Cross a nutritionist with a chocolate nerd and you get a person (me) who actually reads the labels on every packaged food he buys – the calorie and nutrient info, and ingredient list. Sometimes they don’t jibe and then I take out my calculator.
This happened recently on a couple of bars I really love.
First Up: Sirene Ch’Abil Bar
It’s a “dark milk” bar and the cardamom is grown in the same Guatemalan region as the beans. I noticed the label didn’t mention the percent cocoa, something usually noted, (and that choco-nerds like me want to know). Also, the label gave some odd nutrient information, per 30-gram portion:
· "net carbs" - 18 grams
· protein: 4 grams
· fat: 12 grams
This adds up to 34 grams, so something is awry. Then the label goes on to list:
· carbohydrates: 12 grams,
· fiber 3 grams,
· sugars 7 grams".
The 12 grams of carbs make more sense than the 18 grams listed previously. The sugars and fiber are undoubtedly included in the 12 grams.
I decided to email the company. They replied almost immediately. The contact person admitted not being thrilled with the lab they’d previously worked with and wanted to know if I had suggestions for more reliable labs. I forwarded information on a reputable lab, from a respected food technologist colleague, including two contacts there.
The Sirene contact was very appreciative and noted that the Ch’Abil bar had 65% cocoa, less than I usually like but this bar was excellent.
“No Added Sugar” Isn’t Lower in Calories
Zotter produces a few bars that really put me away. I love their “no sugar added” bars that are sweetened only with whole milk powder and vanilla powder. I’m not anti-sugar, but most “no sugar added” bars are sweetened with one or more sugar alcohols and I don’t care for the taste. These Zotter bars have no sugar alcohols and the milk powder gives it a creamy mouth feel.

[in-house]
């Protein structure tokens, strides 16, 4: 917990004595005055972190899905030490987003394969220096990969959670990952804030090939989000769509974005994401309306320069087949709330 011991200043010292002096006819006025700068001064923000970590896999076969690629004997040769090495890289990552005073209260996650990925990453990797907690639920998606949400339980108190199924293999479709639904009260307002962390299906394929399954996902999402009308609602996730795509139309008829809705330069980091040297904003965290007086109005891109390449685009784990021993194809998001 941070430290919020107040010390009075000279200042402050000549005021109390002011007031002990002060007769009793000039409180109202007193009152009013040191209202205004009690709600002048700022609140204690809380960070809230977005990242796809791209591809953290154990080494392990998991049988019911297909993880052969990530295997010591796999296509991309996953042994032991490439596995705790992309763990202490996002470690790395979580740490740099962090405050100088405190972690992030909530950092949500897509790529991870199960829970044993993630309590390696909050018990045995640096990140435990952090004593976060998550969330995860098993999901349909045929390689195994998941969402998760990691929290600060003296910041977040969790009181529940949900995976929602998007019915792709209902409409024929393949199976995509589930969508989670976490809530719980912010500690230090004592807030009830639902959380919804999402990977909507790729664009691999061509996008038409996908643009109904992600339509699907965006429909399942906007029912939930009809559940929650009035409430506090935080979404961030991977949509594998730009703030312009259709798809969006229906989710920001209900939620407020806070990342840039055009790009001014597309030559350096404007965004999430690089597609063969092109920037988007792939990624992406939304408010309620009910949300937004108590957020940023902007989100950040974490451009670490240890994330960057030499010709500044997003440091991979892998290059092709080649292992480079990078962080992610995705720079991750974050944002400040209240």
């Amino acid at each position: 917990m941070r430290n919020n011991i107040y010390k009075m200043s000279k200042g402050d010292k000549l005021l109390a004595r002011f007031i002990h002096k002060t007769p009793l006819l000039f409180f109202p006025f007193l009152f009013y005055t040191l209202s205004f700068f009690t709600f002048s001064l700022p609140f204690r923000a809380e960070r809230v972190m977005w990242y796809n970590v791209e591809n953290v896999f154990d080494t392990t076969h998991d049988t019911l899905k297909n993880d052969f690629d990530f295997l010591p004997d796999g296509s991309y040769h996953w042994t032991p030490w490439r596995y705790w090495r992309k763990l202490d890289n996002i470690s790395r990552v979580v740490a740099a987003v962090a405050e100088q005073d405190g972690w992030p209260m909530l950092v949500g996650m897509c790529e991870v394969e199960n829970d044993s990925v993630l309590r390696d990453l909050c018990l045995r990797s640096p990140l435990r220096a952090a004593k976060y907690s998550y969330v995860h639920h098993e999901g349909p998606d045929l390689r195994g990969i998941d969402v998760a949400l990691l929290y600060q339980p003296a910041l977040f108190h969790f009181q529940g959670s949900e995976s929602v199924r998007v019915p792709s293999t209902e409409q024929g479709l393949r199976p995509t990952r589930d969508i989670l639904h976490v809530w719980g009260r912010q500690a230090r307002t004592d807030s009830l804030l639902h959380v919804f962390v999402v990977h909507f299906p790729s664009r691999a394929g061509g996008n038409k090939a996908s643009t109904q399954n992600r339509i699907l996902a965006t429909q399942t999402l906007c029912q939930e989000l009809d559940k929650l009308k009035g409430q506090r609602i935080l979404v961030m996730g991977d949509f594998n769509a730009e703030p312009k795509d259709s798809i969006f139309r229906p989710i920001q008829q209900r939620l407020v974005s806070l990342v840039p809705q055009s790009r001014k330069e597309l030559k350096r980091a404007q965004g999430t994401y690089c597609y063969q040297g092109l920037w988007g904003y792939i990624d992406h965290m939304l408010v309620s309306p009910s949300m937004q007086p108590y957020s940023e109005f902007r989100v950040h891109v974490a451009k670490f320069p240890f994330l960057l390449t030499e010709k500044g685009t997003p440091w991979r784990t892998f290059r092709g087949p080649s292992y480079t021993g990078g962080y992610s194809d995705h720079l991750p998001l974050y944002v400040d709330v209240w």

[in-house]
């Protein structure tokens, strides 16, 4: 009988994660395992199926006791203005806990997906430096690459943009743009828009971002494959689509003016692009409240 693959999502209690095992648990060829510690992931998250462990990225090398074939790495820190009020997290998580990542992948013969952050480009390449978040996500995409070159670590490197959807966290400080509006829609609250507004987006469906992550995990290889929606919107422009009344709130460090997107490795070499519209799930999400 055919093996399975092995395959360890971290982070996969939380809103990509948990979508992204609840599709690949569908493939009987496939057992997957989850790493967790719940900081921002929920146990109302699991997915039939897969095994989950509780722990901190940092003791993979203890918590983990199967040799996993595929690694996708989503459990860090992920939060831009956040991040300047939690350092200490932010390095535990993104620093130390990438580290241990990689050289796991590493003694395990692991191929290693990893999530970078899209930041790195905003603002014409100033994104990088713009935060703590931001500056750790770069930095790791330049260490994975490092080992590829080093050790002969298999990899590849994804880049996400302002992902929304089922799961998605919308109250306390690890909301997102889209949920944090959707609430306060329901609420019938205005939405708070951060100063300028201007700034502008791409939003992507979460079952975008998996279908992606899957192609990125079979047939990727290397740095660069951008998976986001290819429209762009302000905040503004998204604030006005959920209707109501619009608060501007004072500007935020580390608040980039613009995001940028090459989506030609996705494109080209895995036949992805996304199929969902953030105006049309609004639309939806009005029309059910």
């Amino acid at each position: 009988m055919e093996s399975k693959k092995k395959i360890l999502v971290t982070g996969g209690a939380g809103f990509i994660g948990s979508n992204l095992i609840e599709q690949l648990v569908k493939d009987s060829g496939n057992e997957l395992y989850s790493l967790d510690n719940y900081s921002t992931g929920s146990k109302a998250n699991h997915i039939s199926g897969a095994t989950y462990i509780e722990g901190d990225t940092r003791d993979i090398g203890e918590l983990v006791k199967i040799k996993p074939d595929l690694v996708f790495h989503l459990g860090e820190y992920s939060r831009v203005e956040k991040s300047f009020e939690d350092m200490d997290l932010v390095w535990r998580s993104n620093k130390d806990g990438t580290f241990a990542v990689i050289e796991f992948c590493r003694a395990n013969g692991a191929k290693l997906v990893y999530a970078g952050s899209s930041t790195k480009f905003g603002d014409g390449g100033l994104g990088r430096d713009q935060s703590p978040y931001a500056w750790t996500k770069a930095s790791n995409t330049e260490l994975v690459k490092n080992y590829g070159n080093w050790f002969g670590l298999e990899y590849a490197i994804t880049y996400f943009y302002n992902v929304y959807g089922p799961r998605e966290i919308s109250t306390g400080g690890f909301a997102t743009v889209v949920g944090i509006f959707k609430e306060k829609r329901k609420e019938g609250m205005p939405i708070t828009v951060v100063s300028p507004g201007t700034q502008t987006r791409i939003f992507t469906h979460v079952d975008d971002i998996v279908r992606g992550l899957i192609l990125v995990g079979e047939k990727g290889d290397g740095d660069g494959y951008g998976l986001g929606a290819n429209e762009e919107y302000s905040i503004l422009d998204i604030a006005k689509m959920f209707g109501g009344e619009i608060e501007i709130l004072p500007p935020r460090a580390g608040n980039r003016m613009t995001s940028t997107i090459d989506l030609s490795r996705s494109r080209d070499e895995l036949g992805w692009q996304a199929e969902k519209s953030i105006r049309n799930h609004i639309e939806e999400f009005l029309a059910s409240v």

I like their Labooko 70/30 and the 80/20 bars. Thanks to all that milk powder, the label (pictured) indicated that a 33-gram bar has a very reasonable 5 grams of protein, plus some calcium.
All good there, but the text inside concerned me, claiming that, with less added sugar, it had, “of course, fewer calories than other chocolates.”
It may not have as many calories from added sugar, but the grams of sugar not added would be replaced by more cocoa and the milk powder. Example: a 50-gram bar that’s 70% cocoa solids, has 35 grams of cocoa, including the cocoa butter, and probably about 15 grams of added sugar. Remove that 15 grams of sugar and replace it with 15 grams of milk powder, and you have fewer sugar calories but the milk powder supplies its own calories, just not from sugar.
I emailed ZotterUSA and received a quick reply from Barbara, the general manager. I suggested a slight modification of the text to read, “fewer calories from added sugars…” As with Sirene, she was very kind and appreciative of the correction and said she’d email the team in Austria so future labels could be modified.
I’ll buy these bars regardless, but to artisans, make sure everything checks out and there are no fables on your labels and nothing to distract from the taste.